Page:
The much awaited discussion on homosexuality between the Archbishop of Canterbury Justin Welby and gay-rights activist Peter Tatchell on Thursday at Lambeth Palace in England ended with both men still convinced in their principles.
"It was a very constructive, engaging meeting. But also quite frank with a number of disagreements," Tatchell said, according to Pink News. "We agreed same-sex relationships can be of extraordinary quality and great moral character. But the archbishop's stumbling block is he couldn't make the further step of acknowledging that justified marriage equality."
The Australian-born British political campaigner continued: "Quite clearly Justin Welby is struggling with how he reconciles Christ's gospel of love and compassion with the church's current position which is to oppose marriage equality. I think he took on board my point that discrimination is not a Christian value."
Lambeth Palace has stated that it will not be commenting on the discussion between the two men, as it was a private matter, but the Anglican leader is still backing the traditional definition of marriage between one man and one woman.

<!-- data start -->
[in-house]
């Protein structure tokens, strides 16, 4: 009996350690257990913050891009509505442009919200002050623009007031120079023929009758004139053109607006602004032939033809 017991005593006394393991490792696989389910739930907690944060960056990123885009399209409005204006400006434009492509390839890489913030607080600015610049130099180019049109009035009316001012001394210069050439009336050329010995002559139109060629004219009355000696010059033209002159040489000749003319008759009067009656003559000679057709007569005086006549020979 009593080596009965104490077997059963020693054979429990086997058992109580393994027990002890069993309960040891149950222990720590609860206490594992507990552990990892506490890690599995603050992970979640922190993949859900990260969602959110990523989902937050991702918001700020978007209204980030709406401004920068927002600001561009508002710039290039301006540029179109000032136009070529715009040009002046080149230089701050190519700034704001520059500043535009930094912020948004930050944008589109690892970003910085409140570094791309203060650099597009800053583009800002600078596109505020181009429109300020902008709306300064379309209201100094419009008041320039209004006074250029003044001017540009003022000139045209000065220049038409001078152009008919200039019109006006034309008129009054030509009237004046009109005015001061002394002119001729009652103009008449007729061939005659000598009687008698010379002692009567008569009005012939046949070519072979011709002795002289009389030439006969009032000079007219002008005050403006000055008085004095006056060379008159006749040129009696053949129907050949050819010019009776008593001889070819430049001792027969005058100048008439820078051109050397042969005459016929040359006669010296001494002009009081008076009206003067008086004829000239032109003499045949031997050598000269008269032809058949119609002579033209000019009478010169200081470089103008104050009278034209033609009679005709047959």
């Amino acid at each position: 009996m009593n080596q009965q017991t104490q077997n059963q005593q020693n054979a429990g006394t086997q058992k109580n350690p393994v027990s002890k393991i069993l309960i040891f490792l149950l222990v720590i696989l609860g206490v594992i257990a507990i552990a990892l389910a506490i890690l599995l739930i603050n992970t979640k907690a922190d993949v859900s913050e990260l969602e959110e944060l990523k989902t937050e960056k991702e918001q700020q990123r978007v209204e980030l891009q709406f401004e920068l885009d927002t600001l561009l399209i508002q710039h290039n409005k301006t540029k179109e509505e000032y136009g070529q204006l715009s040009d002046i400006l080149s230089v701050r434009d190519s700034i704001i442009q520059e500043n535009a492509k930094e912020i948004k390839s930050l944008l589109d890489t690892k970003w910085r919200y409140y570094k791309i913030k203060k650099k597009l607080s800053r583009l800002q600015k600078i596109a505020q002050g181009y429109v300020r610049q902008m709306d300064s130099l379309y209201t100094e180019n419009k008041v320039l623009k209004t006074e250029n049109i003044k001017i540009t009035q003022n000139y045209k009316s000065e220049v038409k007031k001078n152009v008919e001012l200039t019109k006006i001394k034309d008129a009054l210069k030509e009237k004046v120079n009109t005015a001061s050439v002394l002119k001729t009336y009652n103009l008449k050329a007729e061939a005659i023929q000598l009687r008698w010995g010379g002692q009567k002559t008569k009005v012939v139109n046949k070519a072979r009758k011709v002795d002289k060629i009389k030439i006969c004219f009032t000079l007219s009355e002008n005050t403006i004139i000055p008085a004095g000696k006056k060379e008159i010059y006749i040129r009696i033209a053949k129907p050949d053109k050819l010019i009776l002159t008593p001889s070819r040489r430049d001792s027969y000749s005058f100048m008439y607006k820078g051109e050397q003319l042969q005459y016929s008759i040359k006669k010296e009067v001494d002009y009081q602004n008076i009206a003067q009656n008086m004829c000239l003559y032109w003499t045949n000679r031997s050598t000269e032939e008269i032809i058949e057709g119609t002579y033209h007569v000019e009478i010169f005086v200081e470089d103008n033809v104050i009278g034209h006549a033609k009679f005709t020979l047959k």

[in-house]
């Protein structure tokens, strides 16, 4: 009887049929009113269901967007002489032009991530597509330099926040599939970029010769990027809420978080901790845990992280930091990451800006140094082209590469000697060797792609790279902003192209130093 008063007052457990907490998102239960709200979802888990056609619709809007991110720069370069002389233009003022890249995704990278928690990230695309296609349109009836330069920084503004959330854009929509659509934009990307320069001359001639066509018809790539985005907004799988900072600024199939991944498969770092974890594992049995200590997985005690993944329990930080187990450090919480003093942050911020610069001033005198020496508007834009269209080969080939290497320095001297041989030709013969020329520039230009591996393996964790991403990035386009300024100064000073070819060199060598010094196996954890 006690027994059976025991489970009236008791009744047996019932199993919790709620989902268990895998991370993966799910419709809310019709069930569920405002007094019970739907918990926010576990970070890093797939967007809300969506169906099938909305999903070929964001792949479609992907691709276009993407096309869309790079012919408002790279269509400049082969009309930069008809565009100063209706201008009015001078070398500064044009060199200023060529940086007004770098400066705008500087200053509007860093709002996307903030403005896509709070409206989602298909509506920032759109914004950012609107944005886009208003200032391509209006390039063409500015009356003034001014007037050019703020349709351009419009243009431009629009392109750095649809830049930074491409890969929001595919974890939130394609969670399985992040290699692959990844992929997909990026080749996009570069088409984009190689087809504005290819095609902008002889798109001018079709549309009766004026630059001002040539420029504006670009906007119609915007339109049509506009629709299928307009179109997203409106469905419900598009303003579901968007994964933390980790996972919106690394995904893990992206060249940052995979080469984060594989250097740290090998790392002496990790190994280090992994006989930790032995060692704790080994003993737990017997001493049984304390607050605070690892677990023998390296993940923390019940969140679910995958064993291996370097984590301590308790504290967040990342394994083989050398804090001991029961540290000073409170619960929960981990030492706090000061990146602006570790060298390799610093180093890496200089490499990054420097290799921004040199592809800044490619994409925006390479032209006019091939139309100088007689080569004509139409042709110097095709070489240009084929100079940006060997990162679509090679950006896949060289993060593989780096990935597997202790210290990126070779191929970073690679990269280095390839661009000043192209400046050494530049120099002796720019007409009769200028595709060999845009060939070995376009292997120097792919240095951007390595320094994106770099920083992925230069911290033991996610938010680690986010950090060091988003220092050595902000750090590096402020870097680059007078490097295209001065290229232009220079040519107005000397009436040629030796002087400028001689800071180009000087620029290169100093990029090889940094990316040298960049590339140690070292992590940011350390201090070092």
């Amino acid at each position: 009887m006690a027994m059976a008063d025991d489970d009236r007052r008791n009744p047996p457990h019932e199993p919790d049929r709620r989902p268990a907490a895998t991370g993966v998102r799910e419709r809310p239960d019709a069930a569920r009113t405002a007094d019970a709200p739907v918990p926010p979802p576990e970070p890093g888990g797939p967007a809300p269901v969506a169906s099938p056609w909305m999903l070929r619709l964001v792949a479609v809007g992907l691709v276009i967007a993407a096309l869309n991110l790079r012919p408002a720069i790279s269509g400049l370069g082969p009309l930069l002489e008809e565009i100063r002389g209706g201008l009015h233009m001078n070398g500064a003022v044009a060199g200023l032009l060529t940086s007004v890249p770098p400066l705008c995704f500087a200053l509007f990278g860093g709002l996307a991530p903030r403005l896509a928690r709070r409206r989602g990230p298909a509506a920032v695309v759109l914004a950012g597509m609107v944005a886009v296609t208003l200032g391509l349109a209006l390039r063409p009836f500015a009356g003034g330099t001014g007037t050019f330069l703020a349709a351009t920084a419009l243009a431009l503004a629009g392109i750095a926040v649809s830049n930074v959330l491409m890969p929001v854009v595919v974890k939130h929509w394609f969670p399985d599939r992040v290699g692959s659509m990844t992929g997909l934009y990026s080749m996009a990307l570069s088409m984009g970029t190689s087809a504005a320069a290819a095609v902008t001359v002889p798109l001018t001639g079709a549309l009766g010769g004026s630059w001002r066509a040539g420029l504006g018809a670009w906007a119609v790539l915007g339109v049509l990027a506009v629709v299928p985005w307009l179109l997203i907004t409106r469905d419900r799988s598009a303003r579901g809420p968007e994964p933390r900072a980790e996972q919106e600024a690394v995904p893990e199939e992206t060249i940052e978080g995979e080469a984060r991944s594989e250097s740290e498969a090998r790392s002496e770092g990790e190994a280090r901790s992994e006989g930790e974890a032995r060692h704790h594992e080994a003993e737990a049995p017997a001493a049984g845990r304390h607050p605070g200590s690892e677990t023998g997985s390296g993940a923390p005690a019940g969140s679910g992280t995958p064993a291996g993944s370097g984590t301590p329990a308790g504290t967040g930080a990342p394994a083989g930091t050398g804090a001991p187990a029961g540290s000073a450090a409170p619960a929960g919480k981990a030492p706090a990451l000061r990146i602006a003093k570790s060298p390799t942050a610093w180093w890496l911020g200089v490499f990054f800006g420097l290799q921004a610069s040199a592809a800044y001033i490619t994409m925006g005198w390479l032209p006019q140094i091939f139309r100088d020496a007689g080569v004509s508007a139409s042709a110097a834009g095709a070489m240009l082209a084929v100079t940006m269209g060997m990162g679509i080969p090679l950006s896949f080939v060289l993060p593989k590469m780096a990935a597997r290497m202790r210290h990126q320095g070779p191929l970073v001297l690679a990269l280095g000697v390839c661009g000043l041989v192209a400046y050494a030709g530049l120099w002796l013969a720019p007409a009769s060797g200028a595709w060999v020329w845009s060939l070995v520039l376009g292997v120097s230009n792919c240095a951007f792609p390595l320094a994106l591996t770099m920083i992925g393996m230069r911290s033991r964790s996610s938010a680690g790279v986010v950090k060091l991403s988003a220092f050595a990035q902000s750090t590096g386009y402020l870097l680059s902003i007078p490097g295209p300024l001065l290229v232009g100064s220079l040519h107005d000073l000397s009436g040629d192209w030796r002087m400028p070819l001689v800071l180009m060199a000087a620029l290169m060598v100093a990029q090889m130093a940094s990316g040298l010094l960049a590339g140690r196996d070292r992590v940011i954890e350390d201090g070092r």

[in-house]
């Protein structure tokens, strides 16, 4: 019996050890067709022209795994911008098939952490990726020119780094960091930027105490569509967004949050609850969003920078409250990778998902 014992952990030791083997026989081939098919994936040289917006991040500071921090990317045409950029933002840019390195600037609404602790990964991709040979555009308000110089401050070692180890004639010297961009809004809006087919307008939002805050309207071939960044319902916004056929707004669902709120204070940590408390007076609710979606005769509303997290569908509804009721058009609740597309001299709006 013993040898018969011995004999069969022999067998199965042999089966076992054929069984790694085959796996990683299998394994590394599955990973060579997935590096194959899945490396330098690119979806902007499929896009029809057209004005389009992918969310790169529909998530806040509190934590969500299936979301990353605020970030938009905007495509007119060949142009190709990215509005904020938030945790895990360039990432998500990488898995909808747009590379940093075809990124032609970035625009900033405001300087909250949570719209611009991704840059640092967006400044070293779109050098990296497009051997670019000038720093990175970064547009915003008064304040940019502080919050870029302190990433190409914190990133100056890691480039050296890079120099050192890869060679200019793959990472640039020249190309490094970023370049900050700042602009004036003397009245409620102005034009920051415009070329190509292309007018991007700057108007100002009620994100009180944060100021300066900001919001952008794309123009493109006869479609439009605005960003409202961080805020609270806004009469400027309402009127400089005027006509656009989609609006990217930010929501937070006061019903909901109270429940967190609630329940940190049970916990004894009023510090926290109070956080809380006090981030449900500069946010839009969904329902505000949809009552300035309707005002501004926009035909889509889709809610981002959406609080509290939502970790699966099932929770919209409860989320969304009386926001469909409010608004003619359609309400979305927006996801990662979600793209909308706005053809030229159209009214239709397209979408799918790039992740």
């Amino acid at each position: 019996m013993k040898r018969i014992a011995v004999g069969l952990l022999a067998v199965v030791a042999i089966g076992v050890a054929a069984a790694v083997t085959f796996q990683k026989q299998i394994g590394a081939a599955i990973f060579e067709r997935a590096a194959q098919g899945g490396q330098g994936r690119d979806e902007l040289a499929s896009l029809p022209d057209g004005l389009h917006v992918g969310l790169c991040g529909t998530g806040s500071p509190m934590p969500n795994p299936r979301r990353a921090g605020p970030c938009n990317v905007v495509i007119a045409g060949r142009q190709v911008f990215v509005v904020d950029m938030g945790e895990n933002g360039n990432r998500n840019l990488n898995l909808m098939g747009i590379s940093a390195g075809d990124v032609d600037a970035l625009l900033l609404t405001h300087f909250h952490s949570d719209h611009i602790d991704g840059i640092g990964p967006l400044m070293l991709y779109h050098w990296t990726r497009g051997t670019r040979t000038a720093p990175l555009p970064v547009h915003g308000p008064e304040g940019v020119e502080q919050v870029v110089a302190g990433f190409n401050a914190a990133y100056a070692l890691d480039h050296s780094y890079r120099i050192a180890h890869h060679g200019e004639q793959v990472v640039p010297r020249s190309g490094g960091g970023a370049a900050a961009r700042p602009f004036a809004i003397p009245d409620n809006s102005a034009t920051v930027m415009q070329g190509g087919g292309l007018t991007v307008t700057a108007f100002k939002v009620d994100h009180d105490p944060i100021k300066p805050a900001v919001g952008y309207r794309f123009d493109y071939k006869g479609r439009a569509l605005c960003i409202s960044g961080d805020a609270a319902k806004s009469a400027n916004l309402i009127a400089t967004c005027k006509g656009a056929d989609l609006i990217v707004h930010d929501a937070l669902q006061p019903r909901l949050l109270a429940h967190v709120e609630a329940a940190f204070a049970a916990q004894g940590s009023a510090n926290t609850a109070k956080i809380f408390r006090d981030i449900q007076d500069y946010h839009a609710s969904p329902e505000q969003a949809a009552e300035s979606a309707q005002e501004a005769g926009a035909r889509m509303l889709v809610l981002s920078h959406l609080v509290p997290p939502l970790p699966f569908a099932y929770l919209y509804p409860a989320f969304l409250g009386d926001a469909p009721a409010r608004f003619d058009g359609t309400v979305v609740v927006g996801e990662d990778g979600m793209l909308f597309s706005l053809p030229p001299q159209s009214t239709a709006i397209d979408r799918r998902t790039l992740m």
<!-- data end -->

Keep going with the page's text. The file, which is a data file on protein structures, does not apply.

"The Church of England holds very firmly, and continues to hold to the view, that marriage is a lifelong union of one man to one woman," Welby has said. "At the same time, at the heart of our understanding of what it is to be human is the essential dignity of the human being."
Thursday's meeting was in response to Tatchell accusing Welby and traditional marriage supporting Christians of homophobia, whether they accept the label or not. News sources noted that Welby agreeing to hear Tatchell out was a notable event, since the previous archbishop of Canterbury, Rowan Williams, had turned down such offers in the past.
"Parliament has a right to legislate same-sex marriage … the church has a right to oppose it … I am in favor of the state recognizing same-sex relationships but not in favor of redefining marriage," Welby said.
According to Tatchell, the Anglican leader told him that he believes gay relationships are "intrinsically different and therefore should be acknowledged in a different legislative framework from marriage," as reported by The Independent.
Tatchell said he "pressed him" on how the "church over centuries had evolved on many policies and had once supported slavery, colonialism and the denial of votes for women. These were all traditional church teachings but they have all been changed. So why can't this also change?"
The two disagreed on whether redefining marriage would be a positive for society, Pink News noted, with the archbishop of Canterbury advocating for the traditional family unit of one mother and one father.
Welby agreed, however, that the current ban on heterosexual civil unions should end, and couples should be allowed to choose that option if they so desire.
"He indicated very clearly that he supports an amendment before parliament to open up civil partnerships to opposite-sex couples which is a new development I haven't heard before."